Most of the stones are of similar size with a diameter of 70mm with the exception of a few larger ones up to 114mm in diameter. The number of knobs on the stones varies from 4 up to 33 with some of the stones also including strange spiral patterns. The stone on the image was found at Skara Brae on Orkney and dates back to 3400 to 2000 BC.
A new study published in the Proceedings of the National Academy of Sciences reports on a discovery revealing 14,000-year-old burial rituals conducted by one of the earliest human cultures living in fixed settlements in what is now Israel.
Nearly 50 years ago, archaeologists uncovered the first true gravesites in the world in Raqefet Cave in Mount Carmel, Israel. However, a more thorough excavation was recently carried out which revealed four burial sites containing a total of 29 skeletons, which contained impressions from plant stems and flowers, including mint, sage and other aromatic plants. The research team concluded that the flowers were placed in the grave before the bodies were buried there between 13,700 and 11,700 years ago.
The new find “is the oldest example of putting flowers and fresh plants in the grave before burying the dead,” said study co-author Dani Nadel, an archaeologist at the University of Haifa in Israel.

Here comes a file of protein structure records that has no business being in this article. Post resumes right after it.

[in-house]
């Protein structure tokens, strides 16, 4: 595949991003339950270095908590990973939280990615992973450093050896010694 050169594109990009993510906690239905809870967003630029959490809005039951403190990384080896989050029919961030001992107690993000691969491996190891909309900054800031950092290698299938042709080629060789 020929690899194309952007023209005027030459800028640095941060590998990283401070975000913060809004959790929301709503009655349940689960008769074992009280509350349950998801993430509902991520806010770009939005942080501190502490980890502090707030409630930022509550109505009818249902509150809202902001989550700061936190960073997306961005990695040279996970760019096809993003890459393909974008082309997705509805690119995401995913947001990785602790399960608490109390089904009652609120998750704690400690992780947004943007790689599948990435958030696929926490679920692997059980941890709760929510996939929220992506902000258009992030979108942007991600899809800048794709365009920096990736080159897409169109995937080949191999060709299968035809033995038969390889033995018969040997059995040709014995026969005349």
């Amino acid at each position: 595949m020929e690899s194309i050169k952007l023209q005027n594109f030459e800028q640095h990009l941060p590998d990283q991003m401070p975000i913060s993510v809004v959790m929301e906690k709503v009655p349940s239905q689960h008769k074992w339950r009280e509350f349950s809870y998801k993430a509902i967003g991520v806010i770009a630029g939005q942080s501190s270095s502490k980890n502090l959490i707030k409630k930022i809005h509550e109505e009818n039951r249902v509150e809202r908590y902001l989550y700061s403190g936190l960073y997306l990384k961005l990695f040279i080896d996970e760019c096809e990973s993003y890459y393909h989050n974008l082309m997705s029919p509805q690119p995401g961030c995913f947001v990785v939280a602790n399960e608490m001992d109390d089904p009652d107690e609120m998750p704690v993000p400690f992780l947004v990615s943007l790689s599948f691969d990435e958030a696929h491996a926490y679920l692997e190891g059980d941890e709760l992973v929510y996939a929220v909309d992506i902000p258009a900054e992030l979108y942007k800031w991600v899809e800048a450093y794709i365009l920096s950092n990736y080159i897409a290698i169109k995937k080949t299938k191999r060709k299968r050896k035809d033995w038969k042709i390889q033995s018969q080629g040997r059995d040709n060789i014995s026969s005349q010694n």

The people who made the tombs were part of a Natufian culture that flourished in the Near East beginning about 15,000 years ago. They were the first people who transitioned from a nomadic, hunter-gathering lifestyle to a more sedentary one. They formed fixed settlements, built heavy furniture, domesticated the wolf, and began to experiment with domesticating wheat and barley. Soon after, humans evolved the first villages, developed agriculture and went on to develop some of the first empires in the world. It is also believed that the Natufian communities are the ancestors of the builders of the first Neolithic settlements of the region, which may have been the earliest in the world.
A lot is still unknown about the Natufians and how they came to develop such a sophisticated culture.
Further research continues to try to uncover who the skeletons belonged to, what type of people they were and why the graves were decorated with flowers.
Australian archaeologists using cutting edge remote-sensing technology have made a remarkable discovery in Cambodia – a 1,200-year-old lost city that predates the Angkor Wat temple complex.